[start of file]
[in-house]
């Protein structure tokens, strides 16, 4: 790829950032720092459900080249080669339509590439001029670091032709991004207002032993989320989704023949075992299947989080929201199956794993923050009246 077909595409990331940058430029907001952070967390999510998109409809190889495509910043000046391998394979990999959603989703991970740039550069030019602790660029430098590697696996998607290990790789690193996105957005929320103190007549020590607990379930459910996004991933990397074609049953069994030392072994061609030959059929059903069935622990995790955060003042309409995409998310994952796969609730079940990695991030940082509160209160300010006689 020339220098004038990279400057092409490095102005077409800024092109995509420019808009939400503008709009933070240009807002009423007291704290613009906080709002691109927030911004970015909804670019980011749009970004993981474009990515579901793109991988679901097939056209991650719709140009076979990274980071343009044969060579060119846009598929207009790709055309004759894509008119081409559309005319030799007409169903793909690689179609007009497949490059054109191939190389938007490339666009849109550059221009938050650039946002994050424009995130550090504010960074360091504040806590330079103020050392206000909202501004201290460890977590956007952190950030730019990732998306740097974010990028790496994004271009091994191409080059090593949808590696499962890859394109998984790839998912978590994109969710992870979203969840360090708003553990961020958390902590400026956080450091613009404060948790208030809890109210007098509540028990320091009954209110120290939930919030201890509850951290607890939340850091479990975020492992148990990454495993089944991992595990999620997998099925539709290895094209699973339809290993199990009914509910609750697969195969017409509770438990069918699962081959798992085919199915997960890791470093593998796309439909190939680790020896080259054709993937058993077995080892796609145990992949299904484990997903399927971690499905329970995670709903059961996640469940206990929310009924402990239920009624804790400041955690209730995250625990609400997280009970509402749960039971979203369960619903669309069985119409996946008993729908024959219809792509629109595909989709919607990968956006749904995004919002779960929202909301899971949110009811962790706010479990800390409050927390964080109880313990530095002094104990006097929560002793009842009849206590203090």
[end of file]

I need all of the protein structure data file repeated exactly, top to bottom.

[in-house]
């Protein structure tokens, strides 16, 4: 790829950032720092459900080249080669339509590439001029670091032709991004207002032993989320989704023949075992299947989080929201199956794993923050009246 077909595409990331940058430029907001952070967390999510998109409809190889495509910043000046391998394979990999959603989703991970740039550069030019602790660029430098590697696996998607290990790789690193996105957005929320103190007549020590607990379930459910996004991933990397074609049953069994030392072994061609030959059929059903069935622990995790955060003042309409995409998310994952796969609730079940990695991030940082509160209160300010006689 020339220098004038990279400057092409490095102005077409800024092109995509420019808009939400503008709009933070240009807002009423007291704290613009906080709002691109927030911004970015909804670019980011749009970004993981474009990515579901793109991988679901097939056209991650719709140009076979990274980071343009044969060579060119846009598929207009790709055309004759894509008119081409559309005319030799007409169903793909690689179609007009497949490059054109191939190389938007490339666009849109550059221009938050650039946002994050424009995130550090504010960074360091504040806590330079103020050392206000909202501004201290460890977590956007952190950030730019990732998306740097974010990028790496994004271009091994191409080059090593949808590696499962890859394109998984790839998912978590994109969710992870979203969840360090708003553990961020958390902590400026956080450091613009404060948790208030809890109210007098509540028990320091009954209110120290939930919030201890509850951290607890939340850091479990975020492992148990990454495993089944991992595990999620997998099925539709290895094209699973339809290993199990009914509910609750697969195969017409509770438990069918699962081959798992085919199915997960890791470093593998796309439909190939680790020896080259054709993937058993077995080892796609145990992949299904484990997903399927971690499905329970995670709903059961996640469940206990929310009924402990239920009624804790400041955690209730995250625990609400997280009970509402749960039971979203369960619903669309069985119409996946008993729908024959219809792509629109595909989709919607990968956006749904995004919002779960929202909301899971949110009811962790706010479990800390409050927390964080109880313990530095002094104990006097929560002793009842009849206590203090």